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Philippine Social Movements and Contemporary Contestations over Models of Economic Development

Teresa S. Encarnacion Tadem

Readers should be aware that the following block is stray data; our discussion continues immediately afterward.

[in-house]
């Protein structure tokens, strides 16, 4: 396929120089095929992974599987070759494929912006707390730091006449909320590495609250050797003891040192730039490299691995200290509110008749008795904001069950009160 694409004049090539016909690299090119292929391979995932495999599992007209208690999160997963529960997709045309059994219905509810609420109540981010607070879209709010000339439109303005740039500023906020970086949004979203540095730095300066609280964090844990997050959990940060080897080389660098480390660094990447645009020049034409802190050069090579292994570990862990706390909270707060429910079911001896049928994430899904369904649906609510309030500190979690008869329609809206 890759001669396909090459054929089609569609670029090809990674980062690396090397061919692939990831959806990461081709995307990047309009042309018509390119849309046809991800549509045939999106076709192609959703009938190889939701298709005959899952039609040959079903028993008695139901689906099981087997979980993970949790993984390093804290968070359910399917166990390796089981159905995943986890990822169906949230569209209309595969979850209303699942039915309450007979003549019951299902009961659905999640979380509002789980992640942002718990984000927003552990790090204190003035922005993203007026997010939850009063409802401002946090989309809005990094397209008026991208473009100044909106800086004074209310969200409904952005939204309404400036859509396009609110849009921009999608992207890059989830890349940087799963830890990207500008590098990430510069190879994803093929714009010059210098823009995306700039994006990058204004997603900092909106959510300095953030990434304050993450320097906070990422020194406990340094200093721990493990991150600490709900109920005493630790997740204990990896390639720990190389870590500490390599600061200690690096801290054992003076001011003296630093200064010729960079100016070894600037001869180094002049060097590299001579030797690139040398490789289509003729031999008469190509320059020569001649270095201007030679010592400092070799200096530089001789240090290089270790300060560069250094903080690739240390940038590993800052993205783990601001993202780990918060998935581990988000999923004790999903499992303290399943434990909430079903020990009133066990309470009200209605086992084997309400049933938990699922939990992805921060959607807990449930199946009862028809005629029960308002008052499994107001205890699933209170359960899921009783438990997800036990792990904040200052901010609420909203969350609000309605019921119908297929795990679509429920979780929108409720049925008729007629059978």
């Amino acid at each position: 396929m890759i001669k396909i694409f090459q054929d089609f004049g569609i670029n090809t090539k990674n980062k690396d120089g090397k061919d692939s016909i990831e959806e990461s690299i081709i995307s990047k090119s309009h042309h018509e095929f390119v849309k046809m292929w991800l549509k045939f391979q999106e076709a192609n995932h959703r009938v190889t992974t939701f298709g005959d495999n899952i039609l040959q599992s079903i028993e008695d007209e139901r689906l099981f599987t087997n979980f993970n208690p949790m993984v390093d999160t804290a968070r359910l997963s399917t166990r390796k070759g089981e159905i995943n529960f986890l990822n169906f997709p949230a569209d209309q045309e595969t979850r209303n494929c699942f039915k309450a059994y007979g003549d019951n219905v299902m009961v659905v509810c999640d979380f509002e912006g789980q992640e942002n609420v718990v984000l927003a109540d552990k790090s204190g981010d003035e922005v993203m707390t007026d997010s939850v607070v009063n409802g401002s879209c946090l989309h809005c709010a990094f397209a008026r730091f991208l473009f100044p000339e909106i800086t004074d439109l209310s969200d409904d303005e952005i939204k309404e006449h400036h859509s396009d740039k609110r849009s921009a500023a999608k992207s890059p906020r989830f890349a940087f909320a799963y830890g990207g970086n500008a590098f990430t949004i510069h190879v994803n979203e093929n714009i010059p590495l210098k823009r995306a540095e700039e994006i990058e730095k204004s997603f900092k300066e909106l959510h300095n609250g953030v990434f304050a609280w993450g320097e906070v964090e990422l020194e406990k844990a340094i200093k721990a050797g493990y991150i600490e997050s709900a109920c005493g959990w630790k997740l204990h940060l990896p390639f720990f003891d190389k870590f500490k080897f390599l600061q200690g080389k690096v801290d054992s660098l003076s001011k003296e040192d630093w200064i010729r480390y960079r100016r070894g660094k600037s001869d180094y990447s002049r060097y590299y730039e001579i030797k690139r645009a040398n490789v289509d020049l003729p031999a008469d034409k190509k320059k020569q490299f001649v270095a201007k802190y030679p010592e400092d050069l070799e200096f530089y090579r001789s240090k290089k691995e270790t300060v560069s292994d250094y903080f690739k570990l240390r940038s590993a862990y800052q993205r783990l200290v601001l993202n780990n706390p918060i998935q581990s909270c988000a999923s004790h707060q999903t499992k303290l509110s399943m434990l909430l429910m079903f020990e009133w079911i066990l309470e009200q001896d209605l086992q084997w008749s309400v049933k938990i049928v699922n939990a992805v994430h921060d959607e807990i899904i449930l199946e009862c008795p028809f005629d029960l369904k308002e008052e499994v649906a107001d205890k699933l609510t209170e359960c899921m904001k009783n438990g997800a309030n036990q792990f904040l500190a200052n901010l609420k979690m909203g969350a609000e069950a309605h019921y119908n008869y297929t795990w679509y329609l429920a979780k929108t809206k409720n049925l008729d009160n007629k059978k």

This paper provides an overview of Philippine social movements that have challenged the dominant models of economic development through three major periods in the country’s history, i.e., the pre-martial law, martial law, and post-martial law periods. The major bone of contention was the need to address poverty, underdevelopment, and glaring socio-economic inequalities. A foremost advocacy is the need for agrarian reform, as well as the search for a development alternative to the International Monetary Fund/World Bank development model which emphasizes liberalization, the market, and privatization, as enshrined in the current neo-liberal development framework. The struggle of social movements and their advocacies and strategies is contextualized during the changing political and economic dispensations during these time periods. Gains and increments have been attained in pursuing their goals and objectives, but social movements continue to confront an arduous challenge, given the hegemony of the alliance of local and global elites.

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